Regarding this issue, oh-so-beloved of the conservative Christian, have you ever questioned where you received your position from? Most likely 1 Corinthians 6:9 and 1 Timothy 1:9 – 10, plus some received wisdom from pastors or American Christian literature. The Bible – and Christ in particular – has remarkably little to say one the subject, but may I ask, have you ever looked at what the Bible itself meant to say, not what our English translations make the text say? Did you know that the word ‘homosexual’ did not even appear in English Biblical translation until 1957?

    I would argue that it is essential to compare, at the very least, alternative translations of controversial passages of the Bible – especially if you are going to follow it as an infallible text – and ideally return to the original language itself where possible. The NIV translation of 1 Corinthians 6:9 – 10, for example:

    “Do you not know that the wicked will not inherit the kingdom of God? Do not be deceived: Neither the sexually immoral nor idolaters nor adulterers nor male prostitutes nor homosexual offenders nor thieves nor the greedy nor drunkards nor slanderers nor swindlers will inherit the kingdom of God.”

    Here there seems to be a fairly unyielding denouncement of homosexuality, pretty unarguable. But when one looks closer it is nowhere near so clear cut as traditional conservative Christians would like to make it out to be. The terms that the NIV translates as “male prostitutes” and “homosexual offenders” are “malakos” and “arsenokoitai” respectively. But the word that the NIV translates as male prostitutes – a term meant to mean a man selling himself to another man, not a man selling himself to a woman – has been interpreted very differently before. The KJV has translated it as ‘effeminate’: “Know ye not that the unrighteous shall not inherit the kingdom of God… neither fornicators nor idolaters nor adulterers nor effeminate nor abusers of themselves with mankind.” The term “malakos” means ‘soft’ and appears 4 times in the Bible, three times referring to indulgent and luxurious clothes and once in this ambiguous context. The Net Bible translates it as “passive homosexual partners”, noting:

    “This term is sometimes rendered “effeminate,” although in contemporary English usage such a translation could be taken to refer to demeanor rather than behavior. BDAG 613 s.v. μαλακός 2 has “pert. to being passive in a same-sex relationship, effeminate esp. of catamites, of men and boys who are sodomized by other males in such a relationship.” L&N 88.281 states, “the passive male partner in homosexual intercourse – ‘homosexual.’ …As in Greek, a number of other languages also have entirely distinct terms for the active and passive roles in homosexual intercourse.”… A number of modern translations have adopted the phrase “male prostitutes” for μαλακοί in 1 Cor 6:9 (NIV, NRSV, NLT) but this could be misunderstood by the modern reader to mean “males who sell their services to women,” while the term in question appears, at least in context, to relate to homosexual activity between males. Furthermore, it is far from certain that prostitution as commonly understood (the selling of sexual favors) is specified here, as opposed to a consensual relationship.”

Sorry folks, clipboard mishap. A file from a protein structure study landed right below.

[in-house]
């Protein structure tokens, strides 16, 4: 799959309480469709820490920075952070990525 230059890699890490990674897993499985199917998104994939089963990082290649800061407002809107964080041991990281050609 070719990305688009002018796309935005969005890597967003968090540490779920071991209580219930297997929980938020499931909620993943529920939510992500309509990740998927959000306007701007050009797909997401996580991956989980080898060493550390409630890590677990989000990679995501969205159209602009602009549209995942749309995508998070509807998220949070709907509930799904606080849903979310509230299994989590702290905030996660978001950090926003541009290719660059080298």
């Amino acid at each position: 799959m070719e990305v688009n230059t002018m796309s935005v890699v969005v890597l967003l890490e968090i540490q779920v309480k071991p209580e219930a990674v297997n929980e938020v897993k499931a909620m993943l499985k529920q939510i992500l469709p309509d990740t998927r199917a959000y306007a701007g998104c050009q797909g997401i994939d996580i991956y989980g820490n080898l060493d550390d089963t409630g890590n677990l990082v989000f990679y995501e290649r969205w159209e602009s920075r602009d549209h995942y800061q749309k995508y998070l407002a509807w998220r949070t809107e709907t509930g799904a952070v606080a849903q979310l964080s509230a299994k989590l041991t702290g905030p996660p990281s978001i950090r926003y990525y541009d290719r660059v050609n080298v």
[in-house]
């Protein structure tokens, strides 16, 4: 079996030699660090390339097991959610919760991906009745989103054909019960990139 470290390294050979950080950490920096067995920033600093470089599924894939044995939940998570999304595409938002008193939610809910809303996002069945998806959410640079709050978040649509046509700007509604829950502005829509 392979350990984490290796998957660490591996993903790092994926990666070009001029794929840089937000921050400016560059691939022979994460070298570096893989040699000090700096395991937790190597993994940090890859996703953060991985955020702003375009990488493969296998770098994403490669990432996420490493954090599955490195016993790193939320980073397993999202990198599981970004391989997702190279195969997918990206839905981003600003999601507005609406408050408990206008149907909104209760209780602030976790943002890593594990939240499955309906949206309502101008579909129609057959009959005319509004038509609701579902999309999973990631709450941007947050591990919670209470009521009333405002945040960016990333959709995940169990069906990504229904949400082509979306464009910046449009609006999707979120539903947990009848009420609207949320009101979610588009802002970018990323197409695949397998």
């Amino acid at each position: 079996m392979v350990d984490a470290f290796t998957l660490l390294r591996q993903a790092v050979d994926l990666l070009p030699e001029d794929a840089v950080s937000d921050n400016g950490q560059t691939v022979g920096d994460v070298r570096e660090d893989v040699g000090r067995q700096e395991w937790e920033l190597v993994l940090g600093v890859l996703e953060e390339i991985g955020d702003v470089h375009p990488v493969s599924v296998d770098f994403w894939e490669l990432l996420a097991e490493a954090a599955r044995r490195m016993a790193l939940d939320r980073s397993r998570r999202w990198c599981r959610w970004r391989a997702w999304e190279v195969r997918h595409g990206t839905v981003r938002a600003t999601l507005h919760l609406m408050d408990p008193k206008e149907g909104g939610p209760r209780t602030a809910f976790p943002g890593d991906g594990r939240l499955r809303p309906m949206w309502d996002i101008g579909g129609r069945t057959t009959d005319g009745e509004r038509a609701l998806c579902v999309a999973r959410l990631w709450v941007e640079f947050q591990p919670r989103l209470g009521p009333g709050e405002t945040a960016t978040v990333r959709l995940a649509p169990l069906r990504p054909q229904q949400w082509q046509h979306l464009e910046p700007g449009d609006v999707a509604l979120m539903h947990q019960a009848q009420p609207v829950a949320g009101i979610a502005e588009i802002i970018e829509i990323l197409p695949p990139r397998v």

The John Wesley commentary, however, places the emphasis not on sexual behaviour but stays close to the Greek implications of soft:

    1 Corinthians 6 v 9 – 10: Idolatry is here placed between fornication and adultery, because they generally accompanied it. Nor the effeminate – Who live in an easy, indolent way; taking up no cross, enduring no hardship. But how is this? These good-natured, harmless people are ranked with idolaters and sodomites!

    The term that Wesley interprets as sodomites, “arsenokoitai” is one of the most ambiguous in the Bible. It only appears twice in the whole Bible, here and in 1 Timothy, and never occurs elsewhere in the Greek language, in any Greek text that has been found, so this in itself is highly controversial.

    To conclude this unfortunately long thought, much of the lingering, but thankfully diminishing, Christian opposition to homosexuality stems from leftover cultural inheritance rather than any kind of clear cut divine ruling on human sexuality and I think it is worth acknowledging that it is at least possible that modern, more forthright condemnations of homosexuality involve an uncomfortable amount of licence by the translator. I hope that you might even consider the possibility that viewing the Bible as an anti-homosexual text is unwise if we bother to look at what the book itself is trying to say rather than what the agenda of modern interpreters tries to make it out to mean.

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  27. ‘Arsenokoitai’ (ἀρσενοκοῖται) means those who who lie with men. ‘Arseniko’ means male, ‘koitai’ means to lie with. To someone who speaks Greek, like myself, this translation is not at all controversial, in fact the meaning is pretty obvious.

    It is probably true that this word is never used elsewhere, but this is hardly noteworthy. Greek is an extremely flexible language – you can create new words that nobody has ever used before, but they will still make perfect sense. This is the reason why most scientific terms are Greek words. It is actually extremely common for Greek speakers to do that, especially among poets, writers, scientists, politicians and even comedians.

    In any case, I think the real problem here is that people attach so much importance to what is, at the end of the day, a piece of text written two thousand years ago. It is hardly surprising that some of its views will be a tiny bit outdated.

    If people are expected to take all their moral guidance from an ancient book (which was most certainly not written by the creator of the universe, as he was probably too busy not giving a shit), you shouldn’t be surprised if some take it a bit too seriously.